I photographed Grizzly 399 crossing the highway with a horde of photographers watching in the background as part of a project involving ecotourism and the pressure that it puts on wildlife. I had envisioned this image for some time now and, while I was in Wyoming for the NANPA Nature Celebration, I got the opportunity I was looking for. Grizzly 399 is famous for spending much of her time close to the road. I knew she would make for the perfect subject for this project. I created the image by making sure I was on the opposite side of the road as the rest of the crowd and then when the moment she crossed I lined myself up in the middle of the road to focus on the crowd.
In late January, on the way from Denver to Yellowstone National Park, some friends and I stopped in Jackson Hole for the night. Driving up the east side of the National Elk Refuge just out of town we came across a herd of 30 – 40 bighorn sheep. In late afternoon diffused light I found these four rams about to do some head-butting. Quickly setting up my new 600mm lens on my tripod I was able to grab a few frames before two of them separated and began jousting. The other two went back to grazing.
An urban prairie dog colony near downtown Fort Collins was scheduled for relocation. Construction of new apartments had begun. I knew an excavator would be coming to dig up part of the colony. I drove to the site every day to check on the excavator because I wanted to make a picture of a prairie dog with the excavator in the background to tell the story of development and urban prairie dogs. Finally, the excavator was in the perfect spot. I identified a burrow, set out my camera with a remote trigger, and waited until a prairie dog stood on that burrow.
Each of us is drawn to nature photography for our own personal reasons. Some for commercial reasons — to make money. Others because they enjoy sitting in the peace and quiet of nature, waiting for beautiful light. Still others who perhaps enjoy the thrill of capturing animal behavior in front of their very eyes. For me, at the beginning, it was all of the above but, as I spent more time in the field and grew older, it became more about being a champion for innocent and beautiful creatures who needed protecting from, ironically, humans like me. In the midst of a pandemic, it’s easy to see the effects of the COVID-19 virus on humans, but it is also significantly affecting the animal kingdom.
All of this week’s Weekly Wow! images can be seen in the slideshow on the NANPA homepage at nanpa.org.
The following Showcase images have been selected to appear on the NANPA home page for the week beginning Monday, April 20, 2020. To view all of the top 250 photographs from NANPA’s 2020 Showcase competition, see the photo gallery on the NANPA website. The 2020 edition of Expressions contains all of the top 250 photos from the Showcase competition as well as interesting and insightful articles. Order your copy here!
The area within the Chittagong Hill Tracts, Bangladesh, that our conservation programs are focused and where this shot was taken is a restricted area. I was required to apply for the permit, stay in a designated area for a very limited timeframe, and also to be accompanied by four policemen at all times. We were guided by our indigenous parabiologists to this small, remote Mro village and luckily were able to convince them to pose with these hornbills which were being reared by the family. This photo was taken to demonstrate the challenges for both wildlife and the local people.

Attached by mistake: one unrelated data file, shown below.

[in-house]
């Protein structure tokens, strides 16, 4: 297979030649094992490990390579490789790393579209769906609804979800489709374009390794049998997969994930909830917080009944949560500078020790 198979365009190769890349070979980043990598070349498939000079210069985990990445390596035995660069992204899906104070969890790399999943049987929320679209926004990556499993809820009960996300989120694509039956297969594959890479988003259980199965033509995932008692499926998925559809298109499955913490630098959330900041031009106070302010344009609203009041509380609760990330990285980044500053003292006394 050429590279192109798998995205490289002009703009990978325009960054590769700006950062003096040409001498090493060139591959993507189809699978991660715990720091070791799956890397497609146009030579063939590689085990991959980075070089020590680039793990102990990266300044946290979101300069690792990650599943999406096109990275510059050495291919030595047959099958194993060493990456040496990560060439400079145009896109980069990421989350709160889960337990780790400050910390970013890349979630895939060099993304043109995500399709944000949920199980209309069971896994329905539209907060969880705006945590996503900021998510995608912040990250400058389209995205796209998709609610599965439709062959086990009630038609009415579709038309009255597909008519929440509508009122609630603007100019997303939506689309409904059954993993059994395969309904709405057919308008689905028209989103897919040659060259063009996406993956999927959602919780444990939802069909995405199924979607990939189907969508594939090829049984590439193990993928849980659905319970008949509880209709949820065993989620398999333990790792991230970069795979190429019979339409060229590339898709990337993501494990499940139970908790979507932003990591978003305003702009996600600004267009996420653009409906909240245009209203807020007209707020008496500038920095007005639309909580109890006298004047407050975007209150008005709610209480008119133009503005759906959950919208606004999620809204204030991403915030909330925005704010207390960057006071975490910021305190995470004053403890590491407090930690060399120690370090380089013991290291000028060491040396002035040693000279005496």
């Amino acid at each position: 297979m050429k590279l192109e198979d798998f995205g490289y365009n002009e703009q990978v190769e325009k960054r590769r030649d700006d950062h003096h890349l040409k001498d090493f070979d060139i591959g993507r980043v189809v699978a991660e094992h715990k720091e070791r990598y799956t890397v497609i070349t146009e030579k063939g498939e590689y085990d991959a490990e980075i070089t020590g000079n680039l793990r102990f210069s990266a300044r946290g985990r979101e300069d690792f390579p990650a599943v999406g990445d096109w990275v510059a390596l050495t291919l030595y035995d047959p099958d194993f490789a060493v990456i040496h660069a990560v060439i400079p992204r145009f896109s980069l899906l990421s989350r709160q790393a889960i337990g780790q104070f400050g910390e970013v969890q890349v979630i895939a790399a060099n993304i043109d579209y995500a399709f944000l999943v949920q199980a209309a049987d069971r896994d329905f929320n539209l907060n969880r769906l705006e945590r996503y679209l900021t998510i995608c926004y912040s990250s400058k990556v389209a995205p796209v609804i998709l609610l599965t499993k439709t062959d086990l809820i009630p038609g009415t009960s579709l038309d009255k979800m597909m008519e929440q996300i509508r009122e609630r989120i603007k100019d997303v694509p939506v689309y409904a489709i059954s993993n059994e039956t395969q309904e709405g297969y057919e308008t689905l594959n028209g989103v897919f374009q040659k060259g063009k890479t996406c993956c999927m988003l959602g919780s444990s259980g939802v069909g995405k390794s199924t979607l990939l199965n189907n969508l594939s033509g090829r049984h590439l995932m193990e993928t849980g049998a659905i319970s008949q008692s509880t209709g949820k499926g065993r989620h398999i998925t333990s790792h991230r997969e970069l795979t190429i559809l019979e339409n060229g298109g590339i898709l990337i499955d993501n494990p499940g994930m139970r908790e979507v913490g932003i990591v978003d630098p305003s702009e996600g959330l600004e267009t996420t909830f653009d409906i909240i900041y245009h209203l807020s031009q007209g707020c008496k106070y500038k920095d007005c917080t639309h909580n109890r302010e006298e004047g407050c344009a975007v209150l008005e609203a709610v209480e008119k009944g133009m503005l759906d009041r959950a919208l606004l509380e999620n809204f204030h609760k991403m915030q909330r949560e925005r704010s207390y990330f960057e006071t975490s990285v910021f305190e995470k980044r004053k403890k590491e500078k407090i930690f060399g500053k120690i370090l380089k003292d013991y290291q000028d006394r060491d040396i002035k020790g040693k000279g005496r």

I spent weeks preparing and packing for my “Epic South Georgia” voyage, a photographer’s dream bucket-list trip, run by Joseph Van Os Photo Safaris. One of my main priorities was having proper clothing and photography gear. That and staying healthy before and on the trip, especially because there is no airstrip, rescue or other emergency service on the island, nor is there cell or Wi-Fi service.
By the time I left home the first week of October 2019, I had watched plenty of YouTube videos and seen enough Facebook and Instagram posts from South Georgia Island to make me vividly imagine returning home with memories and images of magical experiences. In reality, I had no idea what to anticipate. Nor could I assume I would get great images, having only two years of experience in nature photography. Little did I know I’d go as a hobbyist wildlife photographer and return as a budding conservation photographer and advocate.
Clay Bolt of Livingston, Montana has been named the 2019 Philip Hyde Conservation Grant recipient by the NANPA Foundation. Bolt’s award of $2,500 will be used to continue his study of bumble bees, specifically the effect of climate change on bumble bees in the Sky Islands in south-central New Mexico.
Among many important projects, the NANPA Foundation offers two grants each year: the Philip Hyde Conservation Grant and the Janie Moore Greene Scholarship Grant. The deadline for both grants is 11 PM Eastern Time tomorrow, October 31st, 2019. Although that’s not a lot of time, the grant application forms are not onerous and can be completed with a few hours effort. So, if you are a student studying photography in college or are either planning or in the midst of a conservation photography project, this is your chance for some financial assistance that can have a real impact on what you’re doing!
Sometimes a really critical piece of a conservation project isn’t the photography, the charismatic megafauna or stunning plants. Sometimes it’s something much more mundane or prosaic, like transcripts.